MIT recycling rate cut in half due to contamination levels
Changes in recycling industry force waste to be rejected
The amount of recycling that MIT has collected has nearly halved over the past two months, from 49 percent of total waste to 27 percent, due to lower allowable levels of contamination and stricter enforcement of these levels by China.
MIT’s waste management is handled by the MIT Department of Facilities and its Recycling and Materials Management division. The division is led by Ruth Davis, whose office is trying to reduce the amount of trash generated and increase the amount of materials recycled or reused by better educating the MIT community.
In an effort they call “Reusable Revolution,” Davis and her team are working alongside custodial services and UA and GSC Sustainability to help the recycling rate recover, such as by changing signs to be more clear about what can and cannot be recycled.
MIT’s recycling rate has gone down mainly due to food waste being in the single stream recycling and various lab wastes being rejected, according to Davis.
If food waste is in the recycling, it is not accepted. “[Recyclable] things must be empty and clean,” Davis told The Tech in an interview, “If you have an iced coffee, the straw is trash and you need to dump out the ice.”
In addition, blue gloves and pipette tips and boxes in the single stream recycling are rejected because of health concerns regarding anything that looks like medical waste. Davis’s division is currently working on a separate stream for lab waste.
Similar drops in recycling fractions have occurred all over the world. In January of this year, China began rejecting all would-be recycling with contamination levels above 0.5 percent, a large cut from the former allowable contamination level of 4 percent. China is lowering the contamination rate out of concern for the environment and public health as part of its “Green Fence” and “Green Shield” initiatives.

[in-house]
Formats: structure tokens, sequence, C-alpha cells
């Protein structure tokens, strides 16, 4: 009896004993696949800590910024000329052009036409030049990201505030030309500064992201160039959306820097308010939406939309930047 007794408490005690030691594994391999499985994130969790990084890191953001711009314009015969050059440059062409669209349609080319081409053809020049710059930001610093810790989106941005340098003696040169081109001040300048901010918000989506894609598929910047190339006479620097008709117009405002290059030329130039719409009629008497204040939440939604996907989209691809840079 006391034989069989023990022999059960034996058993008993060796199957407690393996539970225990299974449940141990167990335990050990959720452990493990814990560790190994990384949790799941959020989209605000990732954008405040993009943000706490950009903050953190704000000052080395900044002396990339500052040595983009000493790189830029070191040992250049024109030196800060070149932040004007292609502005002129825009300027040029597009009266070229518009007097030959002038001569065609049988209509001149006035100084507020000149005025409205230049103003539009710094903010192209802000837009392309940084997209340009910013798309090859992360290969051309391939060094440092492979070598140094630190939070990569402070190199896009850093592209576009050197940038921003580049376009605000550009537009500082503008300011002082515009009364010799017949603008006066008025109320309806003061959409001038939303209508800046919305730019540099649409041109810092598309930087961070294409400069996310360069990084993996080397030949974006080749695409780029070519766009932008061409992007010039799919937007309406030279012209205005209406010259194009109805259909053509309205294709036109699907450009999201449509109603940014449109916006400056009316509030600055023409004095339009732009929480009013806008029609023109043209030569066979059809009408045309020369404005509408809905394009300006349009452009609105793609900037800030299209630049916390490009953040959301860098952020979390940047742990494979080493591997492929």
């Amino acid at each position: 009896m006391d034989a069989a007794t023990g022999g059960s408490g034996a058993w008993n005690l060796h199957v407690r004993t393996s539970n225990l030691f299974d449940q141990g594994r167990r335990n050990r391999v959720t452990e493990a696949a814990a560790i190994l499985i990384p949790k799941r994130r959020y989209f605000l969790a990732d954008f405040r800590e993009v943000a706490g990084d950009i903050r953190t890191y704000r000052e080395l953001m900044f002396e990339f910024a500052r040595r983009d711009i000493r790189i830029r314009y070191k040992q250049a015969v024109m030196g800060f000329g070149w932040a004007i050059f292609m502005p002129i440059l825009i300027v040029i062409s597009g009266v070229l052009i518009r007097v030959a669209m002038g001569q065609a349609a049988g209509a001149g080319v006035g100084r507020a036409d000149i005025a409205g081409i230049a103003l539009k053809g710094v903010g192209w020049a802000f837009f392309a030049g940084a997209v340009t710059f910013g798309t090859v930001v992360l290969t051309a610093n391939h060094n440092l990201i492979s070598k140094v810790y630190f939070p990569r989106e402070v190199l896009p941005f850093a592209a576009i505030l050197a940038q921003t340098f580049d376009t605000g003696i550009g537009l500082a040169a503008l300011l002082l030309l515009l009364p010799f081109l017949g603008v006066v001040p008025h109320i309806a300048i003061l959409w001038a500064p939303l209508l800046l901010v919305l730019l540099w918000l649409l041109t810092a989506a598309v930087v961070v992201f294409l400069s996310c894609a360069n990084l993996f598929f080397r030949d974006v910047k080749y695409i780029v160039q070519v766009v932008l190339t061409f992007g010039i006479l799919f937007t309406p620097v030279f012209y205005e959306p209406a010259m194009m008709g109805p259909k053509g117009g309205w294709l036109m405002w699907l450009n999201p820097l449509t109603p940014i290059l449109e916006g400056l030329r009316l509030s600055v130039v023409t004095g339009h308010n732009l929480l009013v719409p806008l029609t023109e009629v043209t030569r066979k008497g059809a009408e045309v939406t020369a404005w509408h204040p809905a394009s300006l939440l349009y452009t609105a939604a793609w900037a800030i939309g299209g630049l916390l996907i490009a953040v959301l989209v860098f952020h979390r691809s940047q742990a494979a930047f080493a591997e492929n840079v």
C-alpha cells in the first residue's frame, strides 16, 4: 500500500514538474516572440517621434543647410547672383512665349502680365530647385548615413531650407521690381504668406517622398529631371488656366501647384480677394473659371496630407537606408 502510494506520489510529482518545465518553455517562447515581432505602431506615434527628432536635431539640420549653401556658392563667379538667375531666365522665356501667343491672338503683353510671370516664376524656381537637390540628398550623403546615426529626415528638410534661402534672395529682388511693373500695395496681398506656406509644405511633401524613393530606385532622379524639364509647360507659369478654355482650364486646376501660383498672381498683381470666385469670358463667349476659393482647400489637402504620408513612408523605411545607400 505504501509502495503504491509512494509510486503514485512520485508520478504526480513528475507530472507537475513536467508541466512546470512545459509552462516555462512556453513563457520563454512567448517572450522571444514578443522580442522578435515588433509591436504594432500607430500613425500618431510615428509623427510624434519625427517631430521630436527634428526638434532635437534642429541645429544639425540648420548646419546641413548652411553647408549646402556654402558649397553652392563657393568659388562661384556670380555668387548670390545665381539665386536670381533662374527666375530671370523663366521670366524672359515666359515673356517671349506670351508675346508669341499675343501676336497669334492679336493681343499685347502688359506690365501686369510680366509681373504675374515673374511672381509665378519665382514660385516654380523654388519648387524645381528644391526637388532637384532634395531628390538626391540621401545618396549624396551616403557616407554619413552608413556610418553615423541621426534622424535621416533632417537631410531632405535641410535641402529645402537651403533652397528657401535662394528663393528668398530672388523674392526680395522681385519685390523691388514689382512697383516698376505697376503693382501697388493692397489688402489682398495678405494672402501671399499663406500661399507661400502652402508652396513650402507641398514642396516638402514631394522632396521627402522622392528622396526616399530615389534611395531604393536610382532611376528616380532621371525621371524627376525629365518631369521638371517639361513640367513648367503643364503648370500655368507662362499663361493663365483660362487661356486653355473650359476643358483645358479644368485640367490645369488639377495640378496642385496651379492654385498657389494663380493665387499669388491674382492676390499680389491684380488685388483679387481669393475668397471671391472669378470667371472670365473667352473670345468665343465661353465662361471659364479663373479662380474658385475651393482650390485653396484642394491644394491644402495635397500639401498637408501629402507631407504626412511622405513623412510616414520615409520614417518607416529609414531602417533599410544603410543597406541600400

China is the main importer of solid waste in the world, processing 80 percent of the world’s recycling, focusing on paper and plastic.
In addition to the impact that lower recycling rates have on the environment, this change also increases how much MIT is paying for waste management. MIT pays for trash by the tonnage, and receives some compensation on recycling depending on how much money the vendor made from the recycled materials.
Davis was unable to share the cost per ton of materials nor a typical reimbursement rate for the recycling because that is proprietary information and other companies could underbid MIT’s current vendor.
MIT produces between 300 and 400 tons of waste materials in a typical month. The rate is closer to 400 tons during the semester and lower during the summer and winter.
As of May, all five of MIT’s waste compactors aren’t outputting any recycling due to contamination levels. Davis is working on restricting access to at least some of the compactors, such as in Stata, in the hopes that this will reduce contamination.
Davis cautions the MIT community to think critically about what is and is not reusable as well as the lifetime of the products they buy.
For example, a padded envelope is not recyclable and belongs in the trash. “You can’t use it for anything,” Davis said, “because you can’t separate the plastic bubbles from the paper.”
Disposable utensils and non-food compostable items usually get treated as trash as well, because of food contamination on the utensils and the fact that those items are only compostable in industrial composters. Instead, people should use reusable utensils and dishware to cut down on waste.